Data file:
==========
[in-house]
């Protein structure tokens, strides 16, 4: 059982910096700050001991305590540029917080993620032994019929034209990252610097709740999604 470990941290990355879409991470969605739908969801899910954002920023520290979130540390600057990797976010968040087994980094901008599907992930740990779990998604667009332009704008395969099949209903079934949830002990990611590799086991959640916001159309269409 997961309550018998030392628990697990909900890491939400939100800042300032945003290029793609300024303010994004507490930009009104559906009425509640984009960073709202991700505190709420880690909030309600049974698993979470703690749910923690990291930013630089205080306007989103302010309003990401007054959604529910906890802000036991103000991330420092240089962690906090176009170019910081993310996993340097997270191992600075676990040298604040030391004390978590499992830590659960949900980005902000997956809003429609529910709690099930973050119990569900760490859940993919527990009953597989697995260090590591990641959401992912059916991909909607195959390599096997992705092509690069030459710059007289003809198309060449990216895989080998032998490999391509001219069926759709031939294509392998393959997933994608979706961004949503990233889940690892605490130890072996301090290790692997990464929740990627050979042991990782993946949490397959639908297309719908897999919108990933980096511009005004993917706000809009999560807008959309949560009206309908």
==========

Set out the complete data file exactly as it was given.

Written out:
[in-house]
């Protein structure tokens, strides 16, 4: 059982910096700050001991305590540029917080993620032994019929034209990252610097709740999604 470990941290990355879409991470969605739908969801899910954002920023520290979130540390600057990797976010968040087994980094901008599907992930740990779990998604667009332009704008395969099949209903079934949830002990990611590799086991959640916001159309269409 997961309550018998030392628990697990909900890491939400939100800042300032945003290029793609300024303010994004507490930009009104559906009425509640984009960073709202991700505190709420880690909030309600049974698993979470703690749910923690990291930013630089205080306007989103302010309003990401007054959604529910906890802000036991103000991330420092240089962690906090176009170019910081993310996993340097997270191992600075676990040298604040030391004390978590499992830590659960949900980005902000997956809003429609529910709690099930973050119990569900760490859940993919527990009953597989697995260090590591990641959401992912059916991909909607195959390599096997992705092509690069030459710059007289003809198309060449990216895989080998032998490999391509001219069926759709031939294509392998393959997933994608979706961004949503990233889940690892605490130890072996301090290790692997990464929740990627050979042991990782993946949490397959639908297309719908897999919108990933980096511009005004993917706000809009999560807008959309949560009206309908």